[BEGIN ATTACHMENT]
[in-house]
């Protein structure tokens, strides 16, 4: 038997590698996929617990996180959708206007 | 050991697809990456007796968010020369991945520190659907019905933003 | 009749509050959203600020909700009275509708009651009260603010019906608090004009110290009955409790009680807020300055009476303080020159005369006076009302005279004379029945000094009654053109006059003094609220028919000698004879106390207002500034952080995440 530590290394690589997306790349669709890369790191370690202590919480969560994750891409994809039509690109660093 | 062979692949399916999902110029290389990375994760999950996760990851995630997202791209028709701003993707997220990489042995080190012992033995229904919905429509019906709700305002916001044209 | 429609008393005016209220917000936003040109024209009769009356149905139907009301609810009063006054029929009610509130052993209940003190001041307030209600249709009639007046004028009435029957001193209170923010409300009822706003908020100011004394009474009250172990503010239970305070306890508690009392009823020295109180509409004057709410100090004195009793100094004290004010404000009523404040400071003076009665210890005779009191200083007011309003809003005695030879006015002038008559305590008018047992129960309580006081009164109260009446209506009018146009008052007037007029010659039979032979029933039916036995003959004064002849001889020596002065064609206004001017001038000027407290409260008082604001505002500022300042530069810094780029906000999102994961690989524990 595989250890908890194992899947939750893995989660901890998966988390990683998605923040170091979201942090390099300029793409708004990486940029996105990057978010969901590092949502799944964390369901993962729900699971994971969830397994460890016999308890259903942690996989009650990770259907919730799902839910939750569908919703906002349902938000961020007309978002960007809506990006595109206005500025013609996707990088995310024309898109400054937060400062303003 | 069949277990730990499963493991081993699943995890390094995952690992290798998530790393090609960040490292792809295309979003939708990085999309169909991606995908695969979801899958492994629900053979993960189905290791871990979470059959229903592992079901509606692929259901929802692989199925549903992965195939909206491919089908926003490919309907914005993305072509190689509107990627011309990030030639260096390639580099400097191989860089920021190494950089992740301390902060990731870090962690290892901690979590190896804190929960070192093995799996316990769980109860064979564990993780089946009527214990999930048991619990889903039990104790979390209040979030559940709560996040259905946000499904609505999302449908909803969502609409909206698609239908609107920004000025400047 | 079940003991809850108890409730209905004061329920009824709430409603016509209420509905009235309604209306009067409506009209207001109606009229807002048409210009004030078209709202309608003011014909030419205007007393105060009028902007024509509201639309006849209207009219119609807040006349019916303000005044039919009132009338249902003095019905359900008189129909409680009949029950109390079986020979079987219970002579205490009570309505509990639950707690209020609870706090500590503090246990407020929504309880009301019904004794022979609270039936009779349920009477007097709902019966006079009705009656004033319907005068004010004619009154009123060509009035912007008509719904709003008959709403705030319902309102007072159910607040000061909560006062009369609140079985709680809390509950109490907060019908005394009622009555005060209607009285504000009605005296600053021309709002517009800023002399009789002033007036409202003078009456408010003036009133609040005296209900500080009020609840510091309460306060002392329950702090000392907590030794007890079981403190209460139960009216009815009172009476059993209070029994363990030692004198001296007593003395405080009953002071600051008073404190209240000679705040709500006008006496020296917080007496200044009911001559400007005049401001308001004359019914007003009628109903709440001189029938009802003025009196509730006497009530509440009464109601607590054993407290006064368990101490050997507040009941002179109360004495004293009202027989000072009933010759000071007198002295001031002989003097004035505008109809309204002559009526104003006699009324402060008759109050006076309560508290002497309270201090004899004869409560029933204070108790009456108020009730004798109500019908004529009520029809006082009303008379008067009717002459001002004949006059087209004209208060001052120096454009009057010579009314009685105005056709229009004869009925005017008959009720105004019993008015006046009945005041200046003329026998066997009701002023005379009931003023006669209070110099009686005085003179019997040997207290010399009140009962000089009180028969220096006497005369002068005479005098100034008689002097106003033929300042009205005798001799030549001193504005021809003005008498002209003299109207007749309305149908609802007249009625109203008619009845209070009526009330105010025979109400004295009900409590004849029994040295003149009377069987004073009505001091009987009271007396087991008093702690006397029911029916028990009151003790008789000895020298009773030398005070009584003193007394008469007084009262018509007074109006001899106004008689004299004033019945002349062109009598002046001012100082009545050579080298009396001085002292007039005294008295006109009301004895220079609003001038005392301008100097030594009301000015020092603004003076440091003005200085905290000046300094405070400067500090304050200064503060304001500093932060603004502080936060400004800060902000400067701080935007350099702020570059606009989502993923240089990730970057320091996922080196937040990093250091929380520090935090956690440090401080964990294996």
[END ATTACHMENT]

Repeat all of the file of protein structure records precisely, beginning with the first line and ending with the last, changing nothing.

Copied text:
[in-house]
């Protein structure tokens, strides 16, 4: 038997590698996929617990996180959708206007 | 050991697809990456007796968010020369991945520190659907019905933003 | 009749509050959203600020909700009275509708009651009260603010019906608090004009110290009955409790009680807020300055009476303080020159005369006076009302005279004379029945000094009654053109006059003094609220028919000698004879106390207002500034952080995440 530590290394690589997306790349669709890369790191370690202590919480969560994750891409994809039509690109660093 | 062979692949399916999902110029290389990375994760999950996760990851995630997202791209028709701003993707997220990489042995080190012992033995229904919905429509019906709700305002916001044209 | 429609008393005016209220917000936003040109024209009769009356149905139907009301609810009063006054029929009610509130052993209940003190001041307030209600249709009639007046004028009435029957001193209170923010409300009822706003908020100011004394009474009250172990503010239970305070306890508690009392009823020295109180509409004057709410100090004195009793100094004290004010404000009523404040400071003076009665210890005779009191200083007011309003809003005695030879006015002038008559305590008018047992129960309580006081009164109260009446209506009018146009008052007037007029010659039979032979029933039916036995003959004064002849001889020596002065064609206004001017001038000027407290409260008082604001505002500022300042530069810094780029906000999102994961690989524990 595989250890908890194992899947939750893995989660901890998966988390990683998605923040170091979201942090390099300029793409708004990486940029996105990057978010969901590092949502799944964390369901993962729900699971994971969830397994460890016999308890259903942690996989009650990770259907919730799902839910939750569908919703906002349902938000961020007309978002960007809506990006595109206005500025013609996707990088995310024309898109400054937060400062303003 | 069949277990730990499963493991081993699943995890390094995952690992290798998530790393090609960040490292792809295309979003939708990085999309169909991606995908695969979801899958492994629900053979993960189905290791871990979470059959229903592992079901509606692929259901929802692989199925549903992965195939909206491919089908926003490919309907914005993305072509190689509107990627011309990030030639260096390639580099400097191989860089920021190494950089992740301390902060990731870090962690290892901690979590190896804190929960070192093995799996316990769980109860064979564990993780089946009527214990999930048991619990889903039990104790979390209040979030559940709560996040259905946000499904609505999302449908909803969502609409909206698609239908609107920004000025400047 | 079940003991809850108890409730209905004061329920009824709430409603016509209420509905009235309604209306009067409506009209207001109606009229807002048409210009004030078209709202309608003011014909030419205007007393105060009028902007024509509201639309006849209207009219119609807040006349019916303000005044039919009132009338249902003095019905359900008189129909409680009949029950109390079986020979079987219970002579205490009570309505509990639950707690209020609870706090500590503090246990407020929504309880009301019904004794022979609270039936009779349920009477007097709902019966006079009705009656004033319907005068004010004619009154009123060509009035912007008509719904709003008959709403705030319902309102007072159910607040000061909560006062009369609140079985709680809390509950109490907060019908005394009622009555005060209607009285504000009605005296600053021309709002517009800023002399009789002033007036409202003078009456408010003036009133609040005296209900500080009020609840510091309460306060002392329950702090000392907590030794007890079981403190209460139960009216009815009172009476059993209070029994363990030692004198001296007593003395405080009953002071600051008073404190209240000679705040709500006008006496020296917080007496200044009911001559400007005049401001308001004359019914007003009628109903709440001189029938009802003025009196509730006497009530509440009464109601607590054993407290006064368990101490050997507040009941002179109360004495004293009202027989000072009933010759000071007198002295001031002989003097004035505008109809309204002559009526104003006699009324402060008759109050006076309560508290002497309270201090004899004869409560029933204070108790009456108020009730004798109500019908004529009520029809006082009303008379008067009717002459001002004949006059087209004209208060001052120096454009009057010579009314009685105005056709229009004869009925005017008959009720105004019993008015006046009945005041200046003329026998066997009701002023005379009931003023006669209070110099009686005085003179019997040997207290010399009140009962000089009180028969220096006497005369002068005479005098100034008689002097106003033929300042009205005798001799030549001193504005021809003005008498002209003299109207007749309305149908609802007249009625109203008619009845209070009526009330105010025979109400004295009900409590004849029994040295003149009377069987004073009505001091009987009271007396087991008093702690006397029911029916028990009151003790008789000895020298009773030398005070009584003193007394008469007084009262018509007074109006001899106004008689004299004033019945002349062109009598002046001012100082009545050579080298009396001085002292007039005294008295006109009301004895220079609003001038005392301008100097030594009301000015020092603004003076440091003005200085905290000046300094405070400067500090304050200064503060304001500093932060603004502080936060400004800060902000400067701080935007350099702020570059606009989502993923240089990730970057320091996922080196937040990093250091929380520090935090956690440090401080964990294996």